Key workers should be extra vigilant about new or developing coronavirus (COVID-19) symptoms. The most common symptoms are new:
- continuous cough
- fever/high temperature (37.8C or greater)
- loss of, or change in, sense of smell or taste (anosmia)
If you have developed symptoms:
The coronavirus vaccine does not cause a coronavirus infection. It helps to build up your immunity to the virus, so your body will fight it off more easily if it affects you. This can reduce your risk of developing coronavirus and make your symptoms milder if you do get it.
NHS Scotland strongly recommends you get the vaccine when offered it.
After you’ve had your vaccine, it’s important that you continue to follow the latest government advice.
Read further information about the coronavirus vaccine
Key workers in Scotland
For the purpose of testing, the Scottish Government has divided key workers into 5 priority groups:
- Priority Group 1A: Staff delivering NHS services, providing social care to protect and care for the most vulnerable, all NHS staff and independent contractors working for the NHS
- Priority Group 1B: Staff with face-to-face roles in residential institutions with people in the care of the state and those who are working essential services with niche roles, where service resilience is at risk
- Priority Group 2: Essential workers in critical national infrastructure fundamental for safety and security, and life-line services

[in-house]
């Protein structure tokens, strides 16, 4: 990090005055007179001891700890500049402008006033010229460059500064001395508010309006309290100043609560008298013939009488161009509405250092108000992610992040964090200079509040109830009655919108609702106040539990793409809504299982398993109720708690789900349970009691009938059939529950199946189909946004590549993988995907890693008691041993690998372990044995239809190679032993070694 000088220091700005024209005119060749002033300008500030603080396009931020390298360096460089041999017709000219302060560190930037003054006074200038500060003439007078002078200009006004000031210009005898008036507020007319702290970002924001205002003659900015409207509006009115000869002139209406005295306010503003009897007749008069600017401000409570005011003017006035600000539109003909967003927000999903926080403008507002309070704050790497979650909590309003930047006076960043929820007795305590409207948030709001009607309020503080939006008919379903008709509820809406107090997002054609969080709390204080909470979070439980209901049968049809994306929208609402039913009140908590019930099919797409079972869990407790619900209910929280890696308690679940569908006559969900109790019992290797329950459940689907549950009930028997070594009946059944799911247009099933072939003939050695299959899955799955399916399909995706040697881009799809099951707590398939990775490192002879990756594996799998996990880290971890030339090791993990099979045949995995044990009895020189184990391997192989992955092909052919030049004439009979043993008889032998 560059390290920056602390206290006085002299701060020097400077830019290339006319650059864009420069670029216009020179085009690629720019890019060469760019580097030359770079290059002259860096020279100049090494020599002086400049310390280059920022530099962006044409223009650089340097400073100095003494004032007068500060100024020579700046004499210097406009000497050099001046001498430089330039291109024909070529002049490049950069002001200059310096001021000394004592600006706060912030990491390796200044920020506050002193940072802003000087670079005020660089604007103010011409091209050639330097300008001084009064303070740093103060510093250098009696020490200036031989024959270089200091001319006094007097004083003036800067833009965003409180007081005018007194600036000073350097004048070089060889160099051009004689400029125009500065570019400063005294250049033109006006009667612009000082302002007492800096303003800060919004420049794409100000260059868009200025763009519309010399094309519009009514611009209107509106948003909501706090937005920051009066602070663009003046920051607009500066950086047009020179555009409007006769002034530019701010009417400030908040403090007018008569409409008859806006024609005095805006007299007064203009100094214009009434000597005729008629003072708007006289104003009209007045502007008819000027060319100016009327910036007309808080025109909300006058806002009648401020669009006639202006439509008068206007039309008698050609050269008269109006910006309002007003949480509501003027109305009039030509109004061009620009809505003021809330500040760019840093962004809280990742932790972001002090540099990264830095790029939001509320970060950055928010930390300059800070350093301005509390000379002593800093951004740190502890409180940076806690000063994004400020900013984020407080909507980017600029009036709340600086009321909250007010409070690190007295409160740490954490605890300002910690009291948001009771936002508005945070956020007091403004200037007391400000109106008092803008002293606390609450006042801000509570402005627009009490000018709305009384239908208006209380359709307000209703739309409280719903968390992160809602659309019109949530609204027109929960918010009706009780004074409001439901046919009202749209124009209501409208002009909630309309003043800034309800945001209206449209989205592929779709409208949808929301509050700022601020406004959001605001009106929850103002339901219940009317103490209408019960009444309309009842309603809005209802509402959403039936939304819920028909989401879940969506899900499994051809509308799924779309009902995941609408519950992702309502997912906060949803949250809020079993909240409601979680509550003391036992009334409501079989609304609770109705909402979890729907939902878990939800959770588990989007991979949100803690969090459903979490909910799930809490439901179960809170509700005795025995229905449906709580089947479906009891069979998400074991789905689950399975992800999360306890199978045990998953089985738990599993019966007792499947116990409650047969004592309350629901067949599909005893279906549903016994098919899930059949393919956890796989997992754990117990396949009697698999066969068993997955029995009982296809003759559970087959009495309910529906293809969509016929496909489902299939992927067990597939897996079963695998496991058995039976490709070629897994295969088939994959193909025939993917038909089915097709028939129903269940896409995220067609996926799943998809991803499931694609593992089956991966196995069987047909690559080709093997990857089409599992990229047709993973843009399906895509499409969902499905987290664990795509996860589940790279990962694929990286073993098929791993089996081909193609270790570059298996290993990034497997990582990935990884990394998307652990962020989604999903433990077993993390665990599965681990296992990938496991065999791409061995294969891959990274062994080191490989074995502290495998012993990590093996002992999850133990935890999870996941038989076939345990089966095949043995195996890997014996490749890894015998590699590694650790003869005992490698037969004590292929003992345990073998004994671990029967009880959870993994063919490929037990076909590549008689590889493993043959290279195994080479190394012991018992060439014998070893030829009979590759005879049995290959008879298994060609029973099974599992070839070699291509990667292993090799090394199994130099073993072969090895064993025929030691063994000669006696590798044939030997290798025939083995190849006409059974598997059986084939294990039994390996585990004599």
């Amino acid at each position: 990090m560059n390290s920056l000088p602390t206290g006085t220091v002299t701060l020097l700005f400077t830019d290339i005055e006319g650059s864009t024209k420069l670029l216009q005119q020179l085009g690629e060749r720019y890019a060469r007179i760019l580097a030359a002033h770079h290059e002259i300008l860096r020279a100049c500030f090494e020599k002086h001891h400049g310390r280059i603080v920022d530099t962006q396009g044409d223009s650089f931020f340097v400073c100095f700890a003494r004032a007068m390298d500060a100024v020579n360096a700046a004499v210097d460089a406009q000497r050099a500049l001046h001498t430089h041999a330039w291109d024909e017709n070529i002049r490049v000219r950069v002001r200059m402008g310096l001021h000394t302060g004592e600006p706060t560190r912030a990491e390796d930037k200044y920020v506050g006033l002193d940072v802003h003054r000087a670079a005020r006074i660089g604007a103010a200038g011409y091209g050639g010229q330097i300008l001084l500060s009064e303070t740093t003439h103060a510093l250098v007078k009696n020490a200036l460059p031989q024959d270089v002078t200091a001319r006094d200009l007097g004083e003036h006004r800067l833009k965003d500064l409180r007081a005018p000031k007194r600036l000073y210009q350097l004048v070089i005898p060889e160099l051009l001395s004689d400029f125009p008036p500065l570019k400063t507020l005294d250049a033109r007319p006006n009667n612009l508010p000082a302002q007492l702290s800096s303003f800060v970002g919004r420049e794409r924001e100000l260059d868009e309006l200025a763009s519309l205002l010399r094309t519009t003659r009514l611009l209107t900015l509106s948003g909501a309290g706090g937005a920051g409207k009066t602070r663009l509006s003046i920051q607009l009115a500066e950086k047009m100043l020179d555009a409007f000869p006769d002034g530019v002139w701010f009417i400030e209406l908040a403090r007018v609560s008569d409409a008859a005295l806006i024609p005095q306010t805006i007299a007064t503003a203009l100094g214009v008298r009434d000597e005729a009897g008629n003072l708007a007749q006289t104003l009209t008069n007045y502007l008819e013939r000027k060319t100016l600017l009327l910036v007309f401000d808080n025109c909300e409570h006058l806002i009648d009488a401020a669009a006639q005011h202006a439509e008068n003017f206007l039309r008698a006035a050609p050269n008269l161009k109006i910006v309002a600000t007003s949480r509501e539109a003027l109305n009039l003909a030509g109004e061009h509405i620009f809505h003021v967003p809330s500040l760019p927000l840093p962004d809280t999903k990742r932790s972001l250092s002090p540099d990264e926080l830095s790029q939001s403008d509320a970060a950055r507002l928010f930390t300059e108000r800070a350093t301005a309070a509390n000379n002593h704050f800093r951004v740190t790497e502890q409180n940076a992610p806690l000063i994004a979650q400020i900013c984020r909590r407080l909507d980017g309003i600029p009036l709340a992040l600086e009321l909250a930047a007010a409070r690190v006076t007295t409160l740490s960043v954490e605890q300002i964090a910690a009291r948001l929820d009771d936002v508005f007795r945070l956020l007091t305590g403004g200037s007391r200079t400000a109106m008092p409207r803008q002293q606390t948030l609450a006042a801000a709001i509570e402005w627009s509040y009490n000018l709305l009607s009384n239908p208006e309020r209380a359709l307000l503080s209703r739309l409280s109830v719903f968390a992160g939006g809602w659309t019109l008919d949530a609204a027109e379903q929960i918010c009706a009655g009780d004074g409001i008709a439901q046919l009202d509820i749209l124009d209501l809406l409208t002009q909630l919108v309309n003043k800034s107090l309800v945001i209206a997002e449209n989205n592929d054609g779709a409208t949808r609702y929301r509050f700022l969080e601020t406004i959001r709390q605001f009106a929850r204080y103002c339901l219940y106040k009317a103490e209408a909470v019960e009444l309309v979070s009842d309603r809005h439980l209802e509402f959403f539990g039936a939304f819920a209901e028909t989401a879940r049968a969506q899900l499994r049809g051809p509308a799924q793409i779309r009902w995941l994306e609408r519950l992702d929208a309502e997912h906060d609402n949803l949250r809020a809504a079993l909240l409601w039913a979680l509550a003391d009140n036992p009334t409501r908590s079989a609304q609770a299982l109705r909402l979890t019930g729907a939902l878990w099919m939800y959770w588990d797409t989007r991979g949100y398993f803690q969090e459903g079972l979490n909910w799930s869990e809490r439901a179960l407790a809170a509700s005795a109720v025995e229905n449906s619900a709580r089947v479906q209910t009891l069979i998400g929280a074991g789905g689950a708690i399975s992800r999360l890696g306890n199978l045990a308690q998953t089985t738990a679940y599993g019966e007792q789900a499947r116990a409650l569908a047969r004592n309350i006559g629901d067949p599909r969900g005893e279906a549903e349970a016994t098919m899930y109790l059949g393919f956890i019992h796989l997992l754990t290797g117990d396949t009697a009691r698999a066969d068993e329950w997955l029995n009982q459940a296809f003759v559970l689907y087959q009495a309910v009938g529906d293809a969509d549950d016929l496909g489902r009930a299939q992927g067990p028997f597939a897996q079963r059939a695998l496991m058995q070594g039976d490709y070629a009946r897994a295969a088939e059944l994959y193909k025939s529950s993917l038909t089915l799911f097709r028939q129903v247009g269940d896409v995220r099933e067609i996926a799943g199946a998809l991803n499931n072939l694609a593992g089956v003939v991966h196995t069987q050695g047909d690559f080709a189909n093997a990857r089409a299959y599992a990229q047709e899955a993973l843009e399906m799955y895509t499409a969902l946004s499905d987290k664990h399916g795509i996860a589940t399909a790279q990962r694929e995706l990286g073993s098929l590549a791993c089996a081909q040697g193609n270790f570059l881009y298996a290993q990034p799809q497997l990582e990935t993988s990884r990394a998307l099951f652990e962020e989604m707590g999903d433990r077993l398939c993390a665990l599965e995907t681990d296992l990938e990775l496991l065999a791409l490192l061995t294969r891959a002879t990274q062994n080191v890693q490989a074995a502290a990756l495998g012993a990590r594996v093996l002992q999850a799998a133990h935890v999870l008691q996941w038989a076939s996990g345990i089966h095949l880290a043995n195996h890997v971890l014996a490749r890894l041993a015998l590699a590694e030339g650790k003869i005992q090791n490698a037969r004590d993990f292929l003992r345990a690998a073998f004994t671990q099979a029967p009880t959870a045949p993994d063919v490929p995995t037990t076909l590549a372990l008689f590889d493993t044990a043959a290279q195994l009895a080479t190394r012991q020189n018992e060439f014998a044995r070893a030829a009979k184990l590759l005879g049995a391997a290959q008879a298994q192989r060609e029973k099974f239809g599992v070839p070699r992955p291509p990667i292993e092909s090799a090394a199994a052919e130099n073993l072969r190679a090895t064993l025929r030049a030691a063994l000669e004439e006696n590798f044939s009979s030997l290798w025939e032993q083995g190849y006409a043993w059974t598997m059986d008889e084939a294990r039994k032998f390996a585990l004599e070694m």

- Priority Group 3: Staff directly involved in delivering other essential services
- Priority Group 4: Staff and volunteers in third or public sector organisations including unpaid carers, and staff in nationally or locally significant industry important to economic sustainability and growth
You can find a further breakdown of each group in the Scottish Government's coronavirus testing prioritisation matrix
How to access testing
Before returning to work
If you’ve had to stay at home you must contact your line manager or occupational health department before returning to work so they can do a risk assessment.
People required to be resident at work
You will need a risk assessment if you are required to be resident at your place of work, for example during night cover or on-call, and need advice about possible exposure in this setting.
Phone your line manager or occupational health department for advice. Your employer may be contacted by a local health protection team if they need further guidance.
Phone and Near Me video consulting
All GP practices and hospitals in Scotland have been asked to increase their use of remote consultations by phone or video. This will mean most people can receive the NHS care and advice they need from their own home to reduce the spread of coronavirus.
Phone will be the first choice, with a step up to:
- Near Me video consulting where it offers additional clinical benefit
- face-to-face consultations when needed
More about Near Me video consulting
On other websites